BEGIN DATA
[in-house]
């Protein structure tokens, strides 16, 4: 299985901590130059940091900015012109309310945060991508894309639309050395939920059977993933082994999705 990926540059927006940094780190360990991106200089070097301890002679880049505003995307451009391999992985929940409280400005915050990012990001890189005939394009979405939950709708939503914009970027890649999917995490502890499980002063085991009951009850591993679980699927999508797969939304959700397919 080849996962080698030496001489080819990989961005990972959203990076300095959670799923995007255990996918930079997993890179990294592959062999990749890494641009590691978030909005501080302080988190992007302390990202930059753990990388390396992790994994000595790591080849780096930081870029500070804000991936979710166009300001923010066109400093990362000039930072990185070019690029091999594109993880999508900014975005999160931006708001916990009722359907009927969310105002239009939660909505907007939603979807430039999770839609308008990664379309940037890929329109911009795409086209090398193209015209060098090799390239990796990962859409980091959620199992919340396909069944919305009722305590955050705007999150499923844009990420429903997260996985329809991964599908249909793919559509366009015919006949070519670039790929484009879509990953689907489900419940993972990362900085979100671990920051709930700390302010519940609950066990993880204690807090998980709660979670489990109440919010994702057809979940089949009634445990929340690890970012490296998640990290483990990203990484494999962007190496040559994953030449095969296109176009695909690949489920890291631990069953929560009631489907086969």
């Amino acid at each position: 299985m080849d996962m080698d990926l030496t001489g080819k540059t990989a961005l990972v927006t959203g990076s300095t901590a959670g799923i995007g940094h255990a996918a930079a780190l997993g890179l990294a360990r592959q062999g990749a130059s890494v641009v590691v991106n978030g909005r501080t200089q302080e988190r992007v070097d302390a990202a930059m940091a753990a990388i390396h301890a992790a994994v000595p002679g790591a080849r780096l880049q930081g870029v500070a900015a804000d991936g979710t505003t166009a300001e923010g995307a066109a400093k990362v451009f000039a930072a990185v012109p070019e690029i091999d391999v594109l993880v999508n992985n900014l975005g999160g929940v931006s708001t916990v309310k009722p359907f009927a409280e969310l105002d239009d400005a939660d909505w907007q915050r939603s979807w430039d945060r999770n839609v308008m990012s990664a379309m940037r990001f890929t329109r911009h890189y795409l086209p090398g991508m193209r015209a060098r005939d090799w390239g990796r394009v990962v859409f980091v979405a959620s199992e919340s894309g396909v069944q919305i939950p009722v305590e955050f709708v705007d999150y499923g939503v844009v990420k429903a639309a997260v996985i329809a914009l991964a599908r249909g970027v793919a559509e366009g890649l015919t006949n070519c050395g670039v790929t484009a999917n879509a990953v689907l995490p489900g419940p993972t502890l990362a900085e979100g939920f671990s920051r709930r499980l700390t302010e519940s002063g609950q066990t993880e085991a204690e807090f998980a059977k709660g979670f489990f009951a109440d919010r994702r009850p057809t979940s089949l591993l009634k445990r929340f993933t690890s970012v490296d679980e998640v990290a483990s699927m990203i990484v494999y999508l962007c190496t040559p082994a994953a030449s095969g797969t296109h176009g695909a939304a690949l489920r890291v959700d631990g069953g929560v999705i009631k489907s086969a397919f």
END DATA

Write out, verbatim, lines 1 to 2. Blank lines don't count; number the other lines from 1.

[in-house]
């Protein structure tokens, strides 16, 4: 299985901590130059940091900015012109309310945060991508894309639309050395939920059977993933082994999705 990926540059927006940094780190360990991106200089070097301890002679880049505003995307451009391999992985929940409280400005915050990012990001890189005939394009979405939950709708939503914009970027890649999917995490502890499980002063085991009951009850591993679980699927999508797969939304959700397919 080849996962080698030496001489080819990989961005990972959203990076300095959670799923995007255990996918930079997993890179990294592959062999990749890494641009590691978030909005501080302080988190992007302390990202930059753990990388390396992790994994000595790591080849780096930081870029500070804000991936979710166009300001923010066109400093990362000039930072990185070019690029091999594109993880999508900014975005999160931006708001916990009722359907009927969310105002239009939660909505907007939603979807430039999770839609308008990664379309940037890929329109911009795409086209090398193209015209060098090799390239990796990962859409980091959620199992919340396909069944919305009722305590955050705007999150499923844009990420429903997260996985329809991964599908249909793919559509366009015919006949070519670039790929484009879509990953689907489900419940993972990362900085979100671990920051709930700390302010519940609950066990993880204690807090998980709660979670489990109440919010994702057809979940089949009634445990929340690890970012490296998640990290483990990203990484494999962007190496040559994953030449095969296109176009695909690949489920890291631990069953929560009631489907086969």